GIFFORD PINCHOT

Photo of Gifford Pinchot

Gifford was born August 11, 1865, in Simsbury, Connecticut. He was educated at Phillips Exeter Academy and Yale University, where he receivd a BA degree in 1899. He also held the MA (1901) and LLD (1925) degrees from Yale, MA degree (1904) from Princeton University, ScD degree (1907) from Michigan Agricultural College, LLD degree (1909) from McGill University, LLD degree (1923) from Pennsylvania Military College, and LLD degree (1931) from Temple University. He was the first American to receive formal instruction in forestry; he studied at National School of Waters and Forests, Nancy, France, in 1900. No academic institution in the United States then offered forestry courses.

After opening a forestry consulting office in New York in 1891, Gifford began the first systematic forest management in the United States at Biltmore, the Vanderbilt estate in North Carolina, in January 1892. Gifford was in a private consulting practice for several years thereafter, and in 1896, was a member of the Forest Commission appointed by the National Academy of Sciences. The Commission recommended creation of forest reserves (now national forests) from the public domain, which was responsible for the Forest Reserve Act of 1897 that provided for the administration and protection of the reserves.

In 1898, Gifford was appointed forester and chief of the U.S. Department of Agriculture’s Division of Forestry, which became the Bureau of Forestry in 1901 and the Forest Service in 1905. Also in 1905, the forest reserves were transferred from the U.S. Department of the Interior to Agriculture, and in 1907, were renamed national forests. During Gifford’s administration, national forests increased from 51 million acres in area in 1901 to 175 million acres by 1910.

Gifford was organizer of The White House Governors’ Conference on Natural Resources in May 1908. He also chaired the subsequent National Conservation Commission that compiled the first inventory of the country’s natural resources.

In 1910, he was dismissed as chief of the Forest Service by President Taft. He spent the next several years supporting Theodore Roosevelt’s Bull Moose presidential campaign of 1912. He also organized and became president of the National Conservation Association, formed to continue the fight for his conservation ideas, and he served as a member of the Federal Food Commission.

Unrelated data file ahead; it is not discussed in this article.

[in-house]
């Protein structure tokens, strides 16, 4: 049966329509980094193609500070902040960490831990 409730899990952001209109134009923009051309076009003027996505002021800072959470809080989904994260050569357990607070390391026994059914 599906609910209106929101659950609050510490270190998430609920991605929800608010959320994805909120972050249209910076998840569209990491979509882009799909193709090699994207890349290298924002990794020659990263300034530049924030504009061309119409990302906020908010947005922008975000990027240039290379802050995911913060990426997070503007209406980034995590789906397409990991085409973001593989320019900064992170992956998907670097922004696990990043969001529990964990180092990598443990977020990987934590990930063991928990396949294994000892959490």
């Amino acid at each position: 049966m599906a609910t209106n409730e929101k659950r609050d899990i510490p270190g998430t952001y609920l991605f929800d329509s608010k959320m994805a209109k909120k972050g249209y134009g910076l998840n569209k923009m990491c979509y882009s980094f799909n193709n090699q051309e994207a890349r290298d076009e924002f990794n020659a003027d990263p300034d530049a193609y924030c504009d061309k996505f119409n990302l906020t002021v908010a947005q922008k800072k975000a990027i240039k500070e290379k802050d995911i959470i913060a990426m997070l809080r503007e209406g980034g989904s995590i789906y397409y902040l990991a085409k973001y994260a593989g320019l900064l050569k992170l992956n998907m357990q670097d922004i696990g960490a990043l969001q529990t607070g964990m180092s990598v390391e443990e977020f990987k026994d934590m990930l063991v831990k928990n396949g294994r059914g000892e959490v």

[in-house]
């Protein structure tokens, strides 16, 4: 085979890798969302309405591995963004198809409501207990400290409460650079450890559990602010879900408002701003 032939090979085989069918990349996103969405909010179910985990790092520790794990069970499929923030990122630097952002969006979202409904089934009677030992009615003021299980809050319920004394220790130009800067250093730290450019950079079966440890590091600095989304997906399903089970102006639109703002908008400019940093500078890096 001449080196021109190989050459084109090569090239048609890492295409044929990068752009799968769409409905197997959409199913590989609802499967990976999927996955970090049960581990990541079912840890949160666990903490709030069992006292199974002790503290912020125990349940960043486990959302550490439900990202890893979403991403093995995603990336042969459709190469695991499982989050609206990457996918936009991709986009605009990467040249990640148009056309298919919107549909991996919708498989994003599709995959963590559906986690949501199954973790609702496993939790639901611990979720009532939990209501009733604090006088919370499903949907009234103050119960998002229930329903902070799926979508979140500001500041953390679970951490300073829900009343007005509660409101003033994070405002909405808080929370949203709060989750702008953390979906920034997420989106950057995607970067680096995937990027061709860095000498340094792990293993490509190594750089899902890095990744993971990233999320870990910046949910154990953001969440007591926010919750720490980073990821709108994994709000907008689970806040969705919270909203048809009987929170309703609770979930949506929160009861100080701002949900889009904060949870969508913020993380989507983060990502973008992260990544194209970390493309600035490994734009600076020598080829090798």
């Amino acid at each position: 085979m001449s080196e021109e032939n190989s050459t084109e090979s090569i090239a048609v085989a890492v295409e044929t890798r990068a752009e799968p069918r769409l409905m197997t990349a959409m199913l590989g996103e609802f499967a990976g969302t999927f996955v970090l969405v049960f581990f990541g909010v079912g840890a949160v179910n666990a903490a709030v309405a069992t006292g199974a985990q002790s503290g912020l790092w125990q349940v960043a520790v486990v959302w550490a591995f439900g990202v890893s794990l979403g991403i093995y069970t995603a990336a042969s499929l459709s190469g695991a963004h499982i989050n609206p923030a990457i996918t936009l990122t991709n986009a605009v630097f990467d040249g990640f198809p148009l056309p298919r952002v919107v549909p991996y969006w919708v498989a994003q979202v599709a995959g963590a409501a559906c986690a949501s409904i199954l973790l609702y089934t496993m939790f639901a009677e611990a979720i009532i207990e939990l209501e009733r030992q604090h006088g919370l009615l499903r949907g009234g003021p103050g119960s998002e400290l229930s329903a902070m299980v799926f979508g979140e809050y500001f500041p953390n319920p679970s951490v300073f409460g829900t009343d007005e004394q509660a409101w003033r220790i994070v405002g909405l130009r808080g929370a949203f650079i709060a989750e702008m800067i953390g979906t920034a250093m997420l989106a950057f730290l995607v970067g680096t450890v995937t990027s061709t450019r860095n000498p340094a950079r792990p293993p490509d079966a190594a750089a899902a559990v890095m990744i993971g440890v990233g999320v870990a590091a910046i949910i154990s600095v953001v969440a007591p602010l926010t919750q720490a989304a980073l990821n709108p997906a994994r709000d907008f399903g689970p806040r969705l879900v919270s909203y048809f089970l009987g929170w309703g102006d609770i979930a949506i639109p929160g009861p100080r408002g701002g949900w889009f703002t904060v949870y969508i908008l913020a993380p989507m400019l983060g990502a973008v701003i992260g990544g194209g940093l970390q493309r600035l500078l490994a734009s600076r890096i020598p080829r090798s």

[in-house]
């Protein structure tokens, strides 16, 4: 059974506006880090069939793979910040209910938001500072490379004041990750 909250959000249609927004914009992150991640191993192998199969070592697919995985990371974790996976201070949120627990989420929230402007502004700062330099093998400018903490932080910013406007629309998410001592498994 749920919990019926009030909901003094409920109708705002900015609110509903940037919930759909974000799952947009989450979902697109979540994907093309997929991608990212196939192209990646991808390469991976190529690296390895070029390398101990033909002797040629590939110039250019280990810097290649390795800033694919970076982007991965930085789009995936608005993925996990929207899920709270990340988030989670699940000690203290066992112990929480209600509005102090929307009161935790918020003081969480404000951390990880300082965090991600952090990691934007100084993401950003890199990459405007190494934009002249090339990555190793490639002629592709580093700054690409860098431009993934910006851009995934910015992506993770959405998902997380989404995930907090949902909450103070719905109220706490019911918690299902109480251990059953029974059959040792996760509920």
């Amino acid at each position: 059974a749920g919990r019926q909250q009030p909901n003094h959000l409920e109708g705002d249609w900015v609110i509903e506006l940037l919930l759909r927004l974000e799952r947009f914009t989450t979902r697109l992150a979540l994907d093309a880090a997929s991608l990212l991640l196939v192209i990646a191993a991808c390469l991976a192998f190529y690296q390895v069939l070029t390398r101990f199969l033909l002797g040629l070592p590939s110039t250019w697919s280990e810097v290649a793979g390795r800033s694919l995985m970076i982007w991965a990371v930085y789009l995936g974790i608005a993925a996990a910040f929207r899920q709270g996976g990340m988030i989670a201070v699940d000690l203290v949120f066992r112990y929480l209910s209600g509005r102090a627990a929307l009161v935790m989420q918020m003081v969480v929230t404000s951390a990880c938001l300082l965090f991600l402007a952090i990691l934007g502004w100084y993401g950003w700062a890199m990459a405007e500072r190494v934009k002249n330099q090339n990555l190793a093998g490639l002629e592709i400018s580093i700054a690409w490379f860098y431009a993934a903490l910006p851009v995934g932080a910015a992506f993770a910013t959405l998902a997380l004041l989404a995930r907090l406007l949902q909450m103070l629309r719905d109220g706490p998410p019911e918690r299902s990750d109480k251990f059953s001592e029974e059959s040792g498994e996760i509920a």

From 1920 to 1922, Gifford was commissioner of Pennsylvania’s Department of Forestry and later secretary of that state’s Department of Forests and Waters. He served as governor of Pennsylvania from 1923 to 1927 and from 1931 to 1935.

Gifford founded the School of Forestry at Yale University, and also the Society of American Foresters, of which he was its first president. An avid birder, Gifford authored numerous papers and reports on conservation topics, including books A Primer of Forestry (1899), The Fight for Conservation (1909), The Training of a Forester (1914), and Breaking New Ground, his autobiography (1947).

Gifford, acknowledged as the “father” of American forestry, was largely responsible for conservation becoming widely known and supported by the public and established in policy by both federal and state governments. He is credited with popularizing the term “conservation” in its modern, natural resource context, and in asserting its definition as “the greatest good for the greatest number.”

He married Cornelia Elizabeth Bryce in 1913. They had one son, Gifford Bryce. He died in New York on October 4, 1946.

Gifford was elected to membership in the Washington Biologists’ Field Club in 1905.